3) Mono-atomic Hydrogen / Oxygen technology (H H O - aka Browns gas). Proven to output a greater calorific value than the electrical energy required to create it. The trick here will be making it safe. Can be used to weld metal to glass and other weird things. Flame can turn tungsten to molten mess in a matter of seconds but is only warm to the touch. Some scientists are suggesting that the reaction with metal is actually an electrical reaction and hence why it is not dangerous when applied to the skin.
4) Ultra-efficient H20 electrolysis - different than H H O technology described above. Uses overlaying pulsed electricity at specific frequencies to split H2 and O1 from H2O at lower energies than what can be harvested from burning the separated gas. Has been explained by Tom Bearden to potentially be using the negative-energy physics described by Paul Dirac.
I could go on.
Well done Google!
An open source video codec that trounces h264 is just what HTML5 needed.
Apple and Microsoft are suitably frustrated with Google's move because Google have effectively flushed millions of dollars of Apple and Microsoft h264 investment down the toilet.
Lets not forget, Google own youtube.
By moving youtube to WebM, Microsoft and Apple will have to support it eventually.
If they don't support it then they will certainly loose browser market share (and quite rightly so).
Yawwwn- silver waste of time.
Hmmm. I would seriously discourage developers from using Silverlight in their projects for the following reasons:
1) A big chunk of browsing is now done on smart phones, most of which do not (and will never) support Silverlight.
2) Silverlight will never be truly cross platform unless Microsoft release a decent linux version. At the moment we have Moonlight (LOL) which is a pile of steaming manure. I've tried moonlight on my ubuntu laptop- what a waste of time, only 20% of Silverlight sites seem to work.
3) With IE9 in development, HTML5 is round the corner and it will be a truly cross platform standard.
4) Video - If Google open source on2's VP8 in May then HTML5 video will definitely be the future of online video.
Where would I use Silveright?
At a push I would consider it for an intranet application where I don't have to worry about cross-platform compatibility because the company has a "everybody uses windows anyway, init?" mantra.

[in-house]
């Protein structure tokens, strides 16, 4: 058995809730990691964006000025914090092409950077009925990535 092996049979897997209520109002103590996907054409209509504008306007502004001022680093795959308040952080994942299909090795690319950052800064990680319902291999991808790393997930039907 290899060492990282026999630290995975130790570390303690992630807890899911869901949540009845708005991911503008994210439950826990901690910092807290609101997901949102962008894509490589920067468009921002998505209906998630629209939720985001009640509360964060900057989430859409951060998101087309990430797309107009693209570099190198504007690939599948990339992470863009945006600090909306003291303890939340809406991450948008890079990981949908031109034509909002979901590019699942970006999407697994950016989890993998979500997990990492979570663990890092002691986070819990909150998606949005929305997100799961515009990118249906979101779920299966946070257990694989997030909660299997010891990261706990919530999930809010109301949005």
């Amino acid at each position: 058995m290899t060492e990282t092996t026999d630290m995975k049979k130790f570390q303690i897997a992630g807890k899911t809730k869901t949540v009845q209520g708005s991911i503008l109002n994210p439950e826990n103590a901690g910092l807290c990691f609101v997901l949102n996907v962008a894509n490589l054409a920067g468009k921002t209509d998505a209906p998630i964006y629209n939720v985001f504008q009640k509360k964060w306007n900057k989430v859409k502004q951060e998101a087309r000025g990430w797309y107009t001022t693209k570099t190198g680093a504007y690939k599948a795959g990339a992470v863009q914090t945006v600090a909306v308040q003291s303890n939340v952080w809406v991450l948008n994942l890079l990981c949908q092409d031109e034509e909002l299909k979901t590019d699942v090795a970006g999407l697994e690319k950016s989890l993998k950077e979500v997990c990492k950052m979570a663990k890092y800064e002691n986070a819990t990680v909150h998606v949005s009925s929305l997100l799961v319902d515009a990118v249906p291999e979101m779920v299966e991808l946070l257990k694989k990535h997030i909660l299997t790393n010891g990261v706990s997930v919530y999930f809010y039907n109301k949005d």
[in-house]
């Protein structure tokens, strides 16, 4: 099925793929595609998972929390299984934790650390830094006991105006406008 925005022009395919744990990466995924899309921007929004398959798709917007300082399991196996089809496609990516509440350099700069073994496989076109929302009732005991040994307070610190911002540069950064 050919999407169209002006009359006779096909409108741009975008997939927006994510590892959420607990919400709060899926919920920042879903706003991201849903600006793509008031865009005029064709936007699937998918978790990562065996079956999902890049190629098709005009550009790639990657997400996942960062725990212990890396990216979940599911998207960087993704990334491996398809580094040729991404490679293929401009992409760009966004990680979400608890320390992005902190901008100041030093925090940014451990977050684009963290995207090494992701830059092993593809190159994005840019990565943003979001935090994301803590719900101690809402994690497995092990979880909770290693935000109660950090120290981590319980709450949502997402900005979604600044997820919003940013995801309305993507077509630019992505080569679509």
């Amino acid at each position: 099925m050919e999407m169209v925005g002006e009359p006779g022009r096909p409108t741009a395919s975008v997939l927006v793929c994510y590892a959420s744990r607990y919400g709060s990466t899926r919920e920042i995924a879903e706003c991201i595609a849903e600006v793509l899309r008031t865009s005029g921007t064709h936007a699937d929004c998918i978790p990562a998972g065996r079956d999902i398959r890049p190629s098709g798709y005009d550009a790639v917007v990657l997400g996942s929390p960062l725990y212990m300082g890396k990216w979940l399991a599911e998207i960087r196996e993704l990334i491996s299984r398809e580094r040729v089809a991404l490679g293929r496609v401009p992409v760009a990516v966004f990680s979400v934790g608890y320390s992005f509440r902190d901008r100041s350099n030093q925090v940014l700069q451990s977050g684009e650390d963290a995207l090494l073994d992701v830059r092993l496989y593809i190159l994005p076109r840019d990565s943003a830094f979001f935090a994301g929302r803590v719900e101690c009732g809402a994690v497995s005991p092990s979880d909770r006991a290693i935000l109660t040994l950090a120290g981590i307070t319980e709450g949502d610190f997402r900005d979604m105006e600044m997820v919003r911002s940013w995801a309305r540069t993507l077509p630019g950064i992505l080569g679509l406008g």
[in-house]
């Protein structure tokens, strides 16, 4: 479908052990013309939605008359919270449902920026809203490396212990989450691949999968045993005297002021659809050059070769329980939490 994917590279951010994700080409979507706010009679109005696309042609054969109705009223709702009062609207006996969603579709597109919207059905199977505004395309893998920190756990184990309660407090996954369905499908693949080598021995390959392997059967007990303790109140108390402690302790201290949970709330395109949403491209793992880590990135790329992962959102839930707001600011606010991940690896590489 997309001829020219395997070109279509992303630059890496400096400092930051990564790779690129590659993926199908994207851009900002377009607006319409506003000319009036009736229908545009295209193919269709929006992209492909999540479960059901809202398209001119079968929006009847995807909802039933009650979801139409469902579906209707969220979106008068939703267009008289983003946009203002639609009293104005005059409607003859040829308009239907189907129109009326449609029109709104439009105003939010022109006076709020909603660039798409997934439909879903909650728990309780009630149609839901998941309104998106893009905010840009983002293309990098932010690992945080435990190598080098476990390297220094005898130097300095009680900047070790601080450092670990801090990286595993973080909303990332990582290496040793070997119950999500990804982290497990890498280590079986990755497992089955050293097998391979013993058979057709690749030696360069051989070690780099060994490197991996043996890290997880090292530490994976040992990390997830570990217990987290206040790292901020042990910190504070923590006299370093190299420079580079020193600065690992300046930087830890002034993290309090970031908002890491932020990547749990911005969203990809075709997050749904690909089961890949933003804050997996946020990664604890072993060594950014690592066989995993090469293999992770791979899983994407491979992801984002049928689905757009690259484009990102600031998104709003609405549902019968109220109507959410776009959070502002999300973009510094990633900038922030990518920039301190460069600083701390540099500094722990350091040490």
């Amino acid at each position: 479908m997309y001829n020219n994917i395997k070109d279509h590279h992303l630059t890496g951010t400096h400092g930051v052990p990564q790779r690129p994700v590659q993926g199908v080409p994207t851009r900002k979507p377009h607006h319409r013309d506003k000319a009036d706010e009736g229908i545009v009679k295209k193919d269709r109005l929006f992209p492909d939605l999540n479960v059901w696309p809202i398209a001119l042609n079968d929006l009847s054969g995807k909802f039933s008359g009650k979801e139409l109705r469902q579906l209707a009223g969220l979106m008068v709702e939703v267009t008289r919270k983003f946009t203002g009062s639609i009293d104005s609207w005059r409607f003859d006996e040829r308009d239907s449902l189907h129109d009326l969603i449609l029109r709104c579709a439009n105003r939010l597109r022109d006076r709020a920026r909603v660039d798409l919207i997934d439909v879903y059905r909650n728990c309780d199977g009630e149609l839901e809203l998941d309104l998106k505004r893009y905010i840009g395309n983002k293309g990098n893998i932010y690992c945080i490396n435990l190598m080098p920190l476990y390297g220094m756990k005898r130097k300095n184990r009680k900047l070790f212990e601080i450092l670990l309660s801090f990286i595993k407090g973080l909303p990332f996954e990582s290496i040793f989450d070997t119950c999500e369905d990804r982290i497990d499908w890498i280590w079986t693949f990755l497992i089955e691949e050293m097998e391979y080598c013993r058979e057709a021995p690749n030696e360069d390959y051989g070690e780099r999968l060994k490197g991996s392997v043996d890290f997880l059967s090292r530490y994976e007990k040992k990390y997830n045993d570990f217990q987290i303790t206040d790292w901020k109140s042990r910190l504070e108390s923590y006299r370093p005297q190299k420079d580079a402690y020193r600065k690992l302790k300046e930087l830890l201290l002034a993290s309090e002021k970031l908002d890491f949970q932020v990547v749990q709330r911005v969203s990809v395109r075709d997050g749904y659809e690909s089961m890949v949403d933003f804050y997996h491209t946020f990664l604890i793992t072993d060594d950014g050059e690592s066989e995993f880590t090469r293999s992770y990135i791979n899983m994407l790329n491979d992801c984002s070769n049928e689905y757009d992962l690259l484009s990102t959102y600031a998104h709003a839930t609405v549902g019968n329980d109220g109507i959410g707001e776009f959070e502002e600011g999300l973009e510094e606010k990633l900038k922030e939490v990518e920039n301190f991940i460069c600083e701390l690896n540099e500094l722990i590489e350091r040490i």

Yawwwn- silverwhat now?
Silverwhat? Never seen it on a useful website, never needed to use it, never will use it, never will bother developing for it.
By 2014 %50 of all browsing will be done on mobile phones.
At least 50% of these phones will be running linux or bsd.
This means that Silverlight is doomed and Microsoft know it - that's why they are finally taking HTML5 seriously.
Silver waste of time
Silverlight runs on 1 computer platform (Windows), limps along on the Mac and fails miserably on Linux because Microsoft haven't developed it (its a ground up pseudo-open source version sponsored by Novel)
I dread to think how it will perform on the Nokia.
The web is about standards now guys, Silverlight is sooooo out of fashion its untrue.
Sat here at school - using Firefox and open office
There is a problem with schools and their choices they make about software and other ICT purchases. The problem is that many schools lack the technical understanding and ICT support framework to feel confident about using open source software. There is always a risk in moving from one ICT model to another - I think that BECTA should be providing more information about the likely cost savings and also they should be asking more schools to take part in case studies.
We use windows XP, windows 7, Microsoft office and (dare I say it) Internet Explorer 8 on most of our computers. We have a good understanding of the benefits of open source but we are concerned about retraining teachers to use linux or open office.
Having said that, there are an increasing number of teachers who do not want to use Internet Explorer - quite a few are using Firefox and Chrome. We even have one teacher who uses Ubuntu (and loves it).
I think we will have success in the future in moving towards products like open office and Ubuntu because the user perception of open source products in our school is generally good.
Basically, all I'm saying here is that schools should be AWARE that there are alternatives and they should be playing with the technology and planning pilots.
We use Linux for some of our back office stuff and it works AMAZINGLY well. We have been running servers for years with minimal downtime. When we have had downtime it has been down to mistakes made by support staff working on the servers. The last time I rebooted my web server it had been running for 247 days straight! I think the issue here is that the general user base are usually unaware that they are accessing web services from a Linux box.
I actually make a point of telling staff that our VLE, website and ticketing system all run on Linux.
I make this point because other systems which fail more regularly use a Microsoft OS.
I tried chrome last night on my Ubuntu laptop - its very very fast.
In fact, compared to Firefox on Ubuntu it goes like lightening.
I'm not sure I'm ready to do all my browsing in Chrome yet but its tempting. I suppose the only thing that I'm worried about is what private data Google are probably harvesting from my web activities whilst I'm using it!
@By Robin 2
"IE8 is about 3 times faster at rendering my pages than Firefox 3.5".
Really? Really? Did I read that correctly?
I've done plenty of bench marks with Firefox 3.5 and Firefox whips IE8 every time.
E.g. with jquery, lightboxing with affects looks smooth on Firefox 3.5 where as with IE8 it is jerky.